If somebody's in a team or a healthcare organization or whatever the case may be, wants to start an equivalent of their own TAIBU in their community, or they want to make, like you said, that small change of changing the name of that for example, that committee, you had to systems change team so they can envision that change, that impact. What's one thing you think they could do to either get the ball rolling in creating an organization like TAIBU, or making that small change but so it's such an impactful change with having a committee name, et cetera?

Liben Gebremikael: So I think one or two things that comes to mind would be number one is, start with engaging the community that you want to serve. Maybe this is serving the Black community or changing the situation, it's starting that conversation and making sure that people are engaged to the extent that they feel they're going to be part of the solution. There is this word ‘consultation’ that has been used a lot in our communities and racialized communities, BIPOC communities are really tired of this consultation because what we have seen is people are coming, consulting and going, and nobody knows what's happened to that consultation. Or the consultants become the expert on the information they've gotten from the community.

I would not use the word consultation. I use the word ‘engagement’, so engaging with communities and really be transparent in saying, "We're here to listen. We're here to support. Lead the way, and we will support the change, would be a very significant approach." 

The other piece that we use in our black governance and leadership project is the path of four A's, which starts with acknowledgement. We need to start to acknowledge that there is a challenge, a problem, some inequity that we need to address, and also acknowledge that this is systemic, and we need to locate our self as an organization, whether we are mainstream organization or not, that we may be part of this challenge. So we need to also look inward and acknowledge where we are with ourselves. Then the second A, is the accountability. So once we know what we know, then we have to make ourselves accountable to doing something, and I usually use the example of CHCs.

We have an accountability agreement with what used to be called the LHIN, now Ontario Health, as part of our funding agreement. But when we as an organization start something to do and we want to be accountable, we have to let the community impose that accountability onto us. And that's a shift in our framework, in our mindset, in how we do things. So, there is a big paradigm shift that needs to happen in order to become accountable to community issues. 

The third A and the fourth A are kind of interlinked – it’s advocacy and ally relationship. So, advocacy, if once we are accountable, then in the short-term, we need to be advocates for those issues, because we know racialized communities or groups do not have the voice, the power or the space to advocate on behalf of themselves. So we have to step in and hold the space for those communities to advocate on their behalf. But our ultimate goal should be to become an ally, which means we don't have to hold a space anymore. We create the space for them so they can hold the space so that they can become advocate for themselves.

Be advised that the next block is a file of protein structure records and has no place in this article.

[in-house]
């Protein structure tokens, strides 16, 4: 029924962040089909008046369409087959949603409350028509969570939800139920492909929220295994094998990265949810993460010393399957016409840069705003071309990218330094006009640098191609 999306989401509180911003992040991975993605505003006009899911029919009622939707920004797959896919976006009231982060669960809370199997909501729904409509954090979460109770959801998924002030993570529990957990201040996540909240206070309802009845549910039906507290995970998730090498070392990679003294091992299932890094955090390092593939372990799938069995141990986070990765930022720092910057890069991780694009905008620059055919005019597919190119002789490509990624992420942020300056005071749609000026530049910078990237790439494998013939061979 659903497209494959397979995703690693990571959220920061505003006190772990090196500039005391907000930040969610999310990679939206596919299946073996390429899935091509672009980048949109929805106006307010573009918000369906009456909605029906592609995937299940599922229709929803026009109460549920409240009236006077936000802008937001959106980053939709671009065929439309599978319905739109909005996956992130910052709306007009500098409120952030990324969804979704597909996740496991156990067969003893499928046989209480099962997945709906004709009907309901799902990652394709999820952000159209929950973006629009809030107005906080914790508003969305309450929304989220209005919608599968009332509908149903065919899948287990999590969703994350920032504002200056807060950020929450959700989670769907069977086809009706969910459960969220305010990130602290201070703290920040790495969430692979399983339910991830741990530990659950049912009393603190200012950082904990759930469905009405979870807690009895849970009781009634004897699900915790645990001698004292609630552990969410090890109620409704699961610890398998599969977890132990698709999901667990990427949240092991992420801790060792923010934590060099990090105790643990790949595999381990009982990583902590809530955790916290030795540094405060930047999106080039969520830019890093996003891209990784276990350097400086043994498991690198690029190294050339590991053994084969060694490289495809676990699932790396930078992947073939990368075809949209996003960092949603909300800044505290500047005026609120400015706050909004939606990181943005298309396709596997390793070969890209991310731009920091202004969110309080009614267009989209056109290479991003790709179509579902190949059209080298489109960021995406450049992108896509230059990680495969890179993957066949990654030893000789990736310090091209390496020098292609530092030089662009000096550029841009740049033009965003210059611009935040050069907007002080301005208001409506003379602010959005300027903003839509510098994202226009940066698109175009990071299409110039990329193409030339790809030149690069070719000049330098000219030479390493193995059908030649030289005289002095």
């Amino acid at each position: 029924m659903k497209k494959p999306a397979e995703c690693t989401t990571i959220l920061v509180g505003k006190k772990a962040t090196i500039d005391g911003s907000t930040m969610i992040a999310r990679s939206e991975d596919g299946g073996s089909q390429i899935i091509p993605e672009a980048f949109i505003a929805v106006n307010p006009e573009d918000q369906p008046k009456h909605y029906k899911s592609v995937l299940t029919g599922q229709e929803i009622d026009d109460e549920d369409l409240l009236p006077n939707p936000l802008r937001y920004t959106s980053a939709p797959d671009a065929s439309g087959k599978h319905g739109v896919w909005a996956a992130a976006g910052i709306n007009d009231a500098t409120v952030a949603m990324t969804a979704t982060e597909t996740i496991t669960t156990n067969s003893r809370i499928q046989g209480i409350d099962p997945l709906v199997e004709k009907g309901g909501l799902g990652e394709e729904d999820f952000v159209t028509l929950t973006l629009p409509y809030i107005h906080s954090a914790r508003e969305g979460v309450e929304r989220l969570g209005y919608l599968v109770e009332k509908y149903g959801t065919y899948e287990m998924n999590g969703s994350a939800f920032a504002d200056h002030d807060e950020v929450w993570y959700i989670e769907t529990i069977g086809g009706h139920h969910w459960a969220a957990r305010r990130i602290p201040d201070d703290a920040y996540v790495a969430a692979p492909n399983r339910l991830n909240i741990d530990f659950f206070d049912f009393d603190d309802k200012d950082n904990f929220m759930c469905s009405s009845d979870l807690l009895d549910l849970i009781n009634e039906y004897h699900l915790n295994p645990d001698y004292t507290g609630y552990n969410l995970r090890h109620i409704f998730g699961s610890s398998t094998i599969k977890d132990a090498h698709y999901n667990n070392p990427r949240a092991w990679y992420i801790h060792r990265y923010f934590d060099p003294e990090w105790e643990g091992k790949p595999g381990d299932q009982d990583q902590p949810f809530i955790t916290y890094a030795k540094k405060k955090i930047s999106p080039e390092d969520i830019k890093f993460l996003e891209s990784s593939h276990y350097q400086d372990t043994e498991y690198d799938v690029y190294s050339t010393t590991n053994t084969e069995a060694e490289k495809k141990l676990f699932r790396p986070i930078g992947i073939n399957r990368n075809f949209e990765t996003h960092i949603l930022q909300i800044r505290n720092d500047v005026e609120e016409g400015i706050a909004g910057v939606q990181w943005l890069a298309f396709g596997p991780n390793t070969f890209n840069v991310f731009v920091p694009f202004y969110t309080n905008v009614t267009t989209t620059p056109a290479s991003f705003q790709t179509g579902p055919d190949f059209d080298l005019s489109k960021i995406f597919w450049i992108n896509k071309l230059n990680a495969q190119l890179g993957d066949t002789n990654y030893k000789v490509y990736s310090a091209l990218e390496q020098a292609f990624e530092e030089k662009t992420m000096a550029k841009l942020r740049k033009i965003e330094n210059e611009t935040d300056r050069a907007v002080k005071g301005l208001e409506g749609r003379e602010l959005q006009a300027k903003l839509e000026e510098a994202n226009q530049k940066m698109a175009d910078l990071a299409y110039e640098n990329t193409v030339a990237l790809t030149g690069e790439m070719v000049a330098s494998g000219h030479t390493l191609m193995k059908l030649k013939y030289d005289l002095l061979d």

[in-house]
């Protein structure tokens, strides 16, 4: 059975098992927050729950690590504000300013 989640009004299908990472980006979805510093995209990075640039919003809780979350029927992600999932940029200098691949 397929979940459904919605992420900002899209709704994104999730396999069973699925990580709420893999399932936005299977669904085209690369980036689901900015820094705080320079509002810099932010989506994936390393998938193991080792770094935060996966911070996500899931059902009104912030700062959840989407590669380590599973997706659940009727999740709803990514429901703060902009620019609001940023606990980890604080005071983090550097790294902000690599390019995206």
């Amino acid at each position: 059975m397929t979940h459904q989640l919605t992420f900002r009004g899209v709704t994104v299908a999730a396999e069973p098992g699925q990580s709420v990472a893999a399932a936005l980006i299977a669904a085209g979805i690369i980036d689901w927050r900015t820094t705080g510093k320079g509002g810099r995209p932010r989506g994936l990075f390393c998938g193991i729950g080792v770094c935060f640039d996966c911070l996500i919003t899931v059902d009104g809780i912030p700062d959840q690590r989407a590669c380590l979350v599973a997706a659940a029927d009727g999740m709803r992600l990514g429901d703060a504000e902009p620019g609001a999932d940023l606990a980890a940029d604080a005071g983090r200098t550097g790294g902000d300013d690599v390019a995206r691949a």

Ellen Gardner: One exciting thing that we learned about was a partnership that your team is formed with Peloton on their anti-racism initiative. And there's a number of other nonprofits involved. How did that partnership come about?

Liben Gebremikael: It was a surprise for us too, but we are really very appreciative of Peloton's engagement. They just looked for us on social media and contacted us and said, "We're doing this initiative. And we want to partner with TAIBU around this physical wellness and mental wellness program.” We were so delighted that we were the organization that was selected from the whole of Canada. That was huge for us. I think that at about six other organizations, I think some in Europe and some in the States, but we’re the only one in Canada. We were very privileged and delighted and elated that we were selected, but this was a great recognition and another opportunity really to bring about change within our communities.

Ellen Gardner: We will be watching for it, for sure. So really just want to thank you, Liben, for just an interesting conversation and also thank you and your team for, as Philip says, the amazing work that you're doing. We do wish you all the best as you continue to deal with all the things around COVID and helping your own community.

Liben Gebremikael: Thank you for the opportunity to share our stories and thank you for a very engaging conversation. I really appreciate it.

Ellen Gardner: You've just been listening to our interview with Liben Gebremikael, executive director of TAIBU Community Health Centre in Toronto, for more information about HIROC and to listen to other episodes of Healthcare Change Makers, go to our website, HIROC.com. Thank you for listening.